Handrail vs. Guardrail. These two terms sound alike, but most building codes distinguish between the two. So what is the difference?
A handrail is a railing used for support. Handrails are present while going down a flight of stairs or a ramp, as well as in other locations requiring navigation. They provide support for people who might be disabled or have trouble walking, or for people who just prefer something to hold on to.
If you have a stairway of more than three risers, you’re going to need a handrail.
To comply with the Americans with Disabilities Act (ADA), handrails must provide a continuous smooth, graspable surface. (There are many more ADA specifications for handrail. See this blog post for an overview).
Staircase between walls with an aluminum handrail. The walls serve the same function as a guardrail.
In building terms, a guardrail is a railing used to prevent falling from an elevated surface like a deck or balcony. Unlike a handrail, a guardrail is a life-saving device. Guardrails come in a variety of styles, but all are designed for safety.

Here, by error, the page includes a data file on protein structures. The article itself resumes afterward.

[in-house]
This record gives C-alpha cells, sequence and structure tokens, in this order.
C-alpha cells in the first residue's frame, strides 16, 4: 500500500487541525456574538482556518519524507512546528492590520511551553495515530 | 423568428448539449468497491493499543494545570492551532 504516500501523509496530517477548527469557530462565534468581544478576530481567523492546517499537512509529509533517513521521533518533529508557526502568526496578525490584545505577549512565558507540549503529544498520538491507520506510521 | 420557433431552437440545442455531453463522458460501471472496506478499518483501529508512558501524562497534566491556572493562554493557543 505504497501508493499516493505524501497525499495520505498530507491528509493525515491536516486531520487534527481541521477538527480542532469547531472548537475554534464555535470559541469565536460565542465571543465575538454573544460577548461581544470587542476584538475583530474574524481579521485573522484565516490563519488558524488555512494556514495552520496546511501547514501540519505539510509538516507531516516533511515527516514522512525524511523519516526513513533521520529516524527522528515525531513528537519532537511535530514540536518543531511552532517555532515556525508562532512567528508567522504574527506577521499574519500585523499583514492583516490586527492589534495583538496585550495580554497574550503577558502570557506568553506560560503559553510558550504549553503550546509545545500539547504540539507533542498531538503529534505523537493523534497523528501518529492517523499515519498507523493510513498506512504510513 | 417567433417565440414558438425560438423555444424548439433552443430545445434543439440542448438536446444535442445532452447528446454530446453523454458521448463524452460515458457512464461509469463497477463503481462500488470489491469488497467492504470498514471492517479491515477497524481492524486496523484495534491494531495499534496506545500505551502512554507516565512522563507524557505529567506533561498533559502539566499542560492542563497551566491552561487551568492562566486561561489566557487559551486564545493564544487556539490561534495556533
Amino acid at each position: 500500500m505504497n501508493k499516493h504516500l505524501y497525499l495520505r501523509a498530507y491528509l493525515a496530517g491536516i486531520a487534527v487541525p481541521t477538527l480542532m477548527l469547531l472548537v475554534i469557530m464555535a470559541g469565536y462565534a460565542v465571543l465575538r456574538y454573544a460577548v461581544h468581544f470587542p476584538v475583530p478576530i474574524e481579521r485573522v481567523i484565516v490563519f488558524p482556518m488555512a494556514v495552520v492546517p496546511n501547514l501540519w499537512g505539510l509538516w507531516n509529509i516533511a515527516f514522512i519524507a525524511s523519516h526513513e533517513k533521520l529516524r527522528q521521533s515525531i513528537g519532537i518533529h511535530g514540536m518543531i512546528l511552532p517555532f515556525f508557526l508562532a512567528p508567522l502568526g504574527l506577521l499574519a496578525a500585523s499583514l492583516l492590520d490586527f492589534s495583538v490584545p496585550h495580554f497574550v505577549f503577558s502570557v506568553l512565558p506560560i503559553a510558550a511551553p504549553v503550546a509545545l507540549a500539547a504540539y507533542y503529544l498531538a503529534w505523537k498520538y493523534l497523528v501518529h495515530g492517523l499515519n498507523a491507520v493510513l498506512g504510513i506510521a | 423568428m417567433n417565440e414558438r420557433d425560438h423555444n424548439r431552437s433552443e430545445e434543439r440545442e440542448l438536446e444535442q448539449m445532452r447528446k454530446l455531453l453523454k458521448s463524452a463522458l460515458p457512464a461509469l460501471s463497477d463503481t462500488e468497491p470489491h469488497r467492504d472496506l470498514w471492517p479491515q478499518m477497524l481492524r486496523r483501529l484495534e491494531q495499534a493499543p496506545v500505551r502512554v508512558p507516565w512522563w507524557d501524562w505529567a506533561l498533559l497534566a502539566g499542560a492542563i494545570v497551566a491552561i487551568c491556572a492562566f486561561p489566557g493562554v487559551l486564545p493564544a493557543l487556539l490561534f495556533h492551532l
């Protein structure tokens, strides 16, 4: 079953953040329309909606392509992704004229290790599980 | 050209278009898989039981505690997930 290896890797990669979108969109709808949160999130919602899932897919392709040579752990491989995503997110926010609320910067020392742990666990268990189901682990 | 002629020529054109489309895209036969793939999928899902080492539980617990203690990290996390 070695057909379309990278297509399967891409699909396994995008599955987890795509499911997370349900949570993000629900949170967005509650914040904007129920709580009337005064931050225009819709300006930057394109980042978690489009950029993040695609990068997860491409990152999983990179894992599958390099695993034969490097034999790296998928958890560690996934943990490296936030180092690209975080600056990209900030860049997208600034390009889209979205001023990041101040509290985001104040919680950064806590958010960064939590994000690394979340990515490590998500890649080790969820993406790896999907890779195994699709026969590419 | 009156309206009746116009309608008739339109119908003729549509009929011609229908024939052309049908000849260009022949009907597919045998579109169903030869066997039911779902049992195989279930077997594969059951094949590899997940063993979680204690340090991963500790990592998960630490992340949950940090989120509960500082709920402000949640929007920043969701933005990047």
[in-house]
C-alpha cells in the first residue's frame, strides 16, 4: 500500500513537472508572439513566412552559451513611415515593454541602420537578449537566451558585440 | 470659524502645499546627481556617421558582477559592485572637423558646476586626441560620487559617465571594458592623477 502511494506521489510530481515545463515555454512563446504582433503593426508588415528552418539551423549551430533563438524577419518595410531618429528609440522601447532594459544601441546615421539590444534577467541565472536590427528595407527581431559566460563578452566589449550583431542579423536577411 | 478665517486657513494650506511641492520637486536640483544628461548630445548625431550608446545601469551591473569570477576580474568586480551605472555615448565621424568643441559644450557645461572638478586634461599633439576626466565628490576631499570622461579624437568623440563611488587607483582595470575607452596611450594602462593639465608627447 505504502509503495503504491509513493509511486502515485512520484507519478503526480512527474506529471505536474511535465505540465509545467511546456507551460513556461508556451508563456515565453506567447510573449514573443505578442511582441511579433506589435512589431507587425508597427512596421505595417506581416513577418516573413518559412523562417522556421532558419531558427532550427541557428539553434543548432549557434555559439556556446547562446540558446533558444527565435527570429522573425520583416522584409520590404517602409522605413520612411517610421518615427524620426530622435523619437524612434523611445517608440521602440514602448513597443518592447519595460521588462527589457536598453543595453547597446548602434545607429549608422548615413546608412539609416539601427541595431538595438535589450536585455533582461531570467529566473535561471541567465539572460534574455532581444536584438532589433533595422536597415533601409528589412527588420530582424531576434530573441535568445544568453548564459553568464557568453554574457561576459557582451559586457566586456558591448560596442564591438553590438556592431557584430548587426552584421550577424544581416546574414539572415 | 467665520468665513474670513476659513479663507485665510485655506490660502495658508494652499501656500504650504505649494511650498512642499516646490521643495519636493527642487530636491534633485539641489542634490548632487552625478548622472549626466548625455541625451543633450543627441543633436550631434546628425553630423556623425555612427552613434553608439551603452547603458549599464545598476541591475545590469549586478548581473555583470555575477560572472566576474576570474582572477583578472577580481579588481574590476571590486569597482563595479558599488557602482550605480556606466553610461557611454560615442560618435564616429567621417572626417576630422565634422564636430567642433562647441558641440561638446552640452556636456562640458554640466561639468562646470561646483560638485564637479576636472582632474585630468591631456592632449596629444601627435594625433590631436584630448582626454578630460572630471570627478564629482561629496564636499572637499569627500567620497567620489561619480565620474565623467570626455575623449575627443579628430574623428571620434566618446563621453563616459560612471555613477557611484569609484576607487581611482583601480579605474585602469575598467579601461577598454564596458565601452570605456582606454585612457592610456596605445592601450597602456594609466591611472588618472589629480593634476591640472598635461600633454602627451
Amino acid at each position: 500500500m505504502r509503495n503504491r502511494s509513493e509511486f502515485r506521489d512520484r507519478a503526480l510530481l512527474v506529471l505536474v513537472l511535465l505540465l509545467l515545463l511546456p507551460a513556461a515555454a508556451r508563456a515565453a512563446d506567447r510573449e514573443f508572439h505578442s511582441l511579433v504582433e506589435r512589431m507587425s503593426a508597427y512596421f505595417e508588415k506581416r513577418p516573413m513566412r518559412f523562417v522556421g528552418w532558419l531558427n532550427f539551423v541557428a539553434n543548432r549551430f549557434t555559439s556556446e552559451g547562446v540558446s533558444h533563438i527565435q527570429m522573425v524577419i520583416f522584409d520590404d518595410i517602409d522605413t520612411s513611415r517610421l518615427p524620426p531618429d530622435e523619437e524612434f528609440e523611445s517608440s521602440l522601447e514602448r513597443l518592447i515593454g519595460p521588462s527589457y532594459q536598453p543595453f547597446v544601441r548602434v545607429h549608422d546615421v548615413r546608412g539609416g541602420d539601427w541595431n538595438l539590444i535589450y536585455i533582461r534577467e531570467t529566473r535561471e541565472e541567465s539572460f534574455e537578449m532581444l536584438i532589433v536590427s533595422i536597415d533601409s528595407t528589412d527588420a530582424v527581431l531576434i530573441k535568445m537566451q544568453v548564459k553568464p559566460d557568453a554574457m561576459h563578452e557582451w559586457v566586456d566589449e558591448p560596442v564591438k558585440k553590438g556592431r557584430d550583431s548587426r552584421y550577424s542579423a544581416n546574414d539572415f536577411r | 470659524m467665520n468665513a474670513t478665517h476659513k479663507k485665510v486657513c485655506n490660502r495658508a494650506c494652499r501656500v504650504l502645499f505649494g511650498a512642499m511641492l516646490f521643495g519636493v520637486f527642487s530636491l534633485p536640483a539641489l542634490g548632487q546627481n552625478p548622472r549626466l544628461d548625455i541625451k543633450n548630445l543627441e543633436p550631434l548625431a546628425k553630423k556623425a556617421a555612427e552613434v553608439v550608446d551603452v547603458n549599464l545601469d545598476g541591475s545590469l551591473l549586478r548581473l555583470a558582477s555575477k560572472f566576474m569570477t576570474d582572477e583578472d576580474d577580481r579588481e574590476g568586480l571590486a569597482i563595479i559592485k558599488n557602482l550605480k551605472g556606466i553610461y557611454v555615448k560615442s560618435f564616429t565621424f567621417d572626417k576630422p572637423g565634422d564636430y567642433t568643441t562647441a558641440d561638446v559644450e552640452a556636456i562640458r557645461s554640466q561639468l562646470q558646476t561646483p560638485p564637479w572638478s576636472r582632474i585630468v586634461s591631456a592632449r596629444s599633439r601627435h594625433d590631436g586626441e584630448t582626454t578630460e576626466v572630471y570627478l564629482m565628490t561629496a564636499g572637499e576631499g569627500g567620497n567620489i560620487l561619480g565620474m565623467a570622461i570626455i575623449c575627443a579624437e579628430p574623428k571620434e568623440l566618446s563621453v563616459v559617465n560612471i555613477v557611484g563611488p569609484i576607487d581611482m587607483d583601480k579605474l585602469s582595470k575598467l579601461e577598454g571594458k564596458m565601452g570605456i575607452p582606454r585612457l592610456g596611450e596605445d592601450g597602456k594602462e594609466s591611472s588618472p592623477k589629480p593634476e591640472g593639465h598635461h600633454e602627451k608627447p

When guardrail lines a stairway (or a ramp with a rise of greater than 6 inches), building codes will require a secondary handrail, too.
Guardrails are subjected to code compliance testing, including concentrated load tests and deflection testing, to make sure they’re able to withstand the force of someone or something pushing or falling against them.
Staircase with both handrail (left) and guardrail.
The combination of secure, well-made guardrail and handrail paired together provides safety for those using them.